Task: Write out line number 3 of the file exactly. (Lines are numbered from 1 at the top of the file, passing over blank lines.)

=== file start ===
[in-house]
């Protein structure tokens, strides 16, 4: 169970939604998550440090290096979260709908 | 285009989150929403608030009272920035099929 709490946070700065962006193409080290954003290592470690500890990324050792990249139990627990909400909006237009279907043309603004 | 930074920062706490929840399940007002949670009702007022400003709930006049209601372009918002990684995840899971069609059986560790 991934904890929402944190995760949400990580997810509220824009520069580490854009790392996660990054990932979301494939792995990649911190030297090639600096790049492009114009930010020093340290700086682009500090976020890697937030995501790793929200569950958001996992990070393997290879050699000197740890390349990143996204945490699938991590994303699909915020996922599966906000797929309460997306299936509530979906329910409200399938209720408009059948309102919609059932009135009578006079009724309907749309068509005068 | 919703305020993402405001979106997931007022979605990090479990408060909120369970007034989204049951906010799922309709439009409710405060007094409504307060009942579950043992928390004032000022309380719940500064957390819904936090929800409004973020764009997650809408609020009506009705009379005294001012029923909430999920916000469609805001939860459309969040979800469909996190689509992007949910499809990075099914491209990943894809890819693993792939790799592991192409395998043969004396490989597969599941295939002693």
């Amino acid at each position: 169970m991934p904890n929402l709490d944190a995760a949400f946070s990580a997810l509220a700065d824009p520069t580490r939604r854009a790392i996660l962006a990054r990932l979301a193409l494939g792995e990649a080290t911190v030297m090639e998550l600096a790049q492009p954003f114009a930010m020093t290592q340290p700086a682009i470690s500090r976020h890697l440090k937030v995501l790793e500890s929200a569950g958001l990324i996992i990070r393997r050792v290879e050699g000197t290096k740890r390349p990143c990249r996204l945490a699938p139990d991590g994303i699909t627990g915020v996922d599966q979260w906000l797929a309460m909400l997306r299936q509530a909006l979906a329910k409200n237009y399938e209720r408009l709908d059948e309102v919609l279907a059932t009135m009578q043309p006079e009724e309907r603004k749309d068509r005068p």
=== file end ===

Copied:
């Amino acid at each position: 169970m991934p904890n929402l709490d944190a995760a949400f946070s990580a997810l509220a700065d824009p520069t580490r939604r854009a790392i996660l962006a990054r990932l979301a193409l494939g792995e990649a080290t911190v030297m090639e998550l600096a790049q492009p954003f114009a930010m020093t290592q340290p700086a682009i470690s500090r976020h890697l440090k937030v995501l790793e500890s929200a569950g958001l990324i996992i990070r393997r050792v290879e050699g000197t290096k740890r390349p990143c990249r996204l945490a699938p139990d991590g994303i699909t627990g915020v996922d599966q979260w906000l797929a309460m909400l997306r299936q509530a909006l979906a329910k409200n237009y399938e209720r408009l709908d059948e309102v919609l279907a059932t009135m009578q043309p006079e009724e309907r603004k749309d068509r005068p």